Truth requires judgement, which requires a healthy soul to exercise that judgement. A commitment to truth, seems to offer up more opportunities for bechiramoments(choice points) than many other soul-traits in our life’s curriculum. Each time there is an option to tell the truth, shade the truth, or straight up lie – we have to think about what the best option is in the situation. Who benefits from each?  Who is harmed from each? What is our real motivation in telling the truth vs shading vs lying?   

Truth is also an exercise, a judgment, and a test. The goal is to live truth according to the guidance of your discerning heart, for the sake of the soul you are as well as the souls of others.

Alan Morinis, Everyday Holiness

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Kohenet Ketzirah HaMa’agelet
Kohenet Ketzirah HaMa’agelet, founder of Devotaj Sacred Arts, is a maker and teacher of the sacred arts. In 2009, she received ordination as a Kohenet as well as a Celebrant of Becoming, a spiritual community she co-led in Washington DC from 2002-2012. She is the creatix of Kesharim K’doshim Mussar and the Eht/Aht: a netivot wisdom oracle, as well as author of several haggadot and a collection of poetry, prayers, and midrash. Kohenet Ketzirah is also known for her work crafting fiber art and mixed media amulets, altars, and shiviti.  Learn more about her work and creations at, and you can find her regularly on Instagram (@devotaj_arts) and Facebook/devotaj.arts.


Rachel Kann
Poet. Performer. Author. Practitioner. Ceremonialist. Seeker, Dancer. Jew. Teacher. Artist.
TEDx Poet Rachel Kann has been featured on Morning Becomes Eclectic on NPR and as The Weather on the podcast phenomenon, Welcome to Night Vale. She’s received accolades from the James Kirkwood Fiction Awards, Writer’s Digest Short-Short Story Awards, LA Weekly Awards, International Poetry Slam Idol and Write Club Los Angeles. She’s performed from The Nuyorican Poets’ Cafe to Disney Concert Hall with people like Marianne Williamson and DaKAH Hip Hop Orchestra. She teaches poetry through UCLA Extension Writers’ Program, where she is the 2017 Instructor of the Year. Visit her at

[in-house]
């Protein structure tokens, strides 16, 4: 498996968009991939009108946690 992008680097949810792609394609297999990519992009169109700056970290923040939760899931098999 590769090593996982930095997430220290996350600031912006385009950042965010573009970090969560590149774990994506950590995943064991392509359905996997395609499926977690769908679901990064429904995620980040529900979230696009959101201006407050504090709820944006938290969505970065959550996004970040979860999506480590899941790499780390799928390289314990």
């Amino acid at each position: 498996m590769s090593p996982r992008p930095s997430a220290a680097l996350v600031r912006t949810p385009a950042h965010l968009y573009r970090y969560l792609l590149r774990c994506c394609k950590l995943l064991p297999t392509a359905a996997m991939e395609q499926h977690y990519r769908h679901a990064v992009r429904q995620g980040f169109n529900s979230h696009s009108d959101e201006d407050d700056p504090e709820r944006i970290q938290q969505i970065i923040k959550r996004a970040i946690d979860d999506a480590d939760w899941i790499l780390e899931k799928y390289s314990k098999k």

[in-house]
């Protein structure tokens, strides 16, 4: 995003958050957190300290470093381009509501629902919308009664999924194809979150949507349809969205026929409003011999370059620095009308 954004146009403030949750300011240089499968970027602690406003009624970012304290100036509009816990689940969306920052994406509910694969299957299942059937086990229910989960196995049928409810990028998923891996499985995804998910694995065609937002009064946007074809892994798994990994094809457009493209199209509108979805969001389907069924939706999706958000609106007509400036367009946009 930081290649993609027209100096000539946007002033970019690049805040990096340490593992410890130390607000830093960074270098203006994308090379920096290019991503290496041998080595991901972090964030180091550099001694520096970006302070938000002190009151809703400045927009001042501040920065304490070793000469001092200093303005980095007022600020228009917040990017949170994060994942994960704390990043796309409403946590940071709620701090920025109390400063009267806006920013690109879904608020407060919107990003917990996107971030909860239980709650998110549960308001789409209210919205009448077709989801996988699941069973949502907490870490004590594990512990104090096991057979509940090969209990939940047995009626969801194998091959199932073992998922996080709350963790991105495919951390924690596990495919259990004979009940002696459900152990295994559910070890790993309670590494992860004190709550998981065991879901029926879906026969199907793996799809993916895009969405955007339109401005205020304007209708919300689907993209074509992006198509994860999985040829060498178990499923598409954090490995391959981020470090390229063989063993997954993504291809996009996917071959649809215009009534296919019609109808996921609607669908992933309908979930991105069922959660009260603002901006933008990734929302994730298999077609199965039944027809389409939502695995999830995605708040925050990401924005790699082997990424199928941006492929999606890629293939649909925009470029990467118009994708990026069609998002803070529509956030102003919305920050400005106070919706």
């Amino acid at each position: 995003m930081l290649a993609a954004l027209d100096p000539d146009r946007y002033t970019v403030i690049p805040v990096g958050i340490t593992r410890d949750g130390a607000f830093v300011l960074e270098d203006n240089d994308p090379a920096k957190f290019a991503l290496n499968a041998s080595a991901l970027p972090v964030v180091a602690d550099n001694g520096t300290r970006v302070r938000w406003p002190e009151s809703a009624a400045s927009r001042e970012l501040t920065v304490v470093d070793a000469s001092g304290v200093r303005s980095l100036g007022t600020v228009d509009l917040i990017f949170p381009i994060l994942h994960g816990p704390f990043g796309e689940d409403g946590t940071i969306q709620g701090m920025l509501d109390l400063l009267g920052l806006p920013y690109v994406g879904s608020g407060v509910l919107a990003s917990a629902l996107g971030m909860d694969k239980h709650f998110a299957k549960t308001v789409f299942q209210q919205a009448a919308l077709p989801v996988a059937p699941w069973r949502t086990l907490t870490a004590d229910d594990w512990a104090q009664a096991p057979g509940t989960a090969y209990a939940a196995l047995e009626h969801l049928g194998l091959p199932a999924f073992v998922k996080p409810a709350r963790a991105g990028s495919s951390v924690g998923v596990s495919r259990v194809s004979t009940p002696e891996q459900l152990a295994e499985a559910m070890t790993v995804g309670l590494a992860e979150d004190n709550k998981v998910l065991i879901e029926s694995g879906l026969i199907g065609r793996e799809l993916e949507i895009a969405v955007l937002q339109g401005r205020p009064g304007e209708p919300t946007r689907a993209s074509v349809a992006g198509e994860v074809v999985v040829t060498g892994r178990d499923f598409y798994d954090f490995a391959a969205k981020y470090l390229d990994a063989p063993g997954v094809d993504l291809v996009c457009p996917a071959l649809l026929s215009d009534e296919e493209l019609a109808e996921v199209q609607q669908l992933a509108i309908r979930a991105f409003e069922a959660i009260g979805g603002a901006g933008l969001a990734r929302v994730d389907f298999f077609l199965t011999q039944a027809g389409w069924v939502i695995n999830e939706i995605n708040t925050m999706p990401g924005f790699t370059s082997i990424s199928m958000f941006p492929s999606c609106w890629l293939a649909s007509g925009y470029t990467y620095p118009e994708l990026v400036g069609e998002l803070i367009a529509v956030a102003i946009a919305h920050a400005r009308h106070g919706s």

Kohenet Alumah Schuster
As Shomerit Eish Lavananh, Guardian of the White Fire, Kohenet Alumah ardently witnesses, and gently guides . She enters, explores, delves and honors the often silent vast expanse of potentiality that exists in the innermost spaces between. Whether that be  the space between bodies as she works as a Hospice Chaplain and end of life doula, or helping to find the wisdom hidden deep inside the body as both a somatic practitioner and yoga instructor, or in the body of Torah as she parses thru the letters and the spaces they inhabit . As a certified aromatherapist her ability to scent and sense space helps her to help others deepen the arc of devotion with both reverent and irreverent methods. Her deep commitment to learning through embodiment and text opens others to remove and drop their outer garments and reveal their inner light, under the skin, revealing the true nature and bringing them ever closer to Self and self.

Kohenet Bekah Starr
I am a Sacred Artist.
In creating visual art & ritual I weave the magical, mystical, often hidden, wisdom of the Hebrew people, and the Divine Feminine, in a way that allows me to be a translator for you. I use embodied artistic practices to assist us in being present to spiritual moments.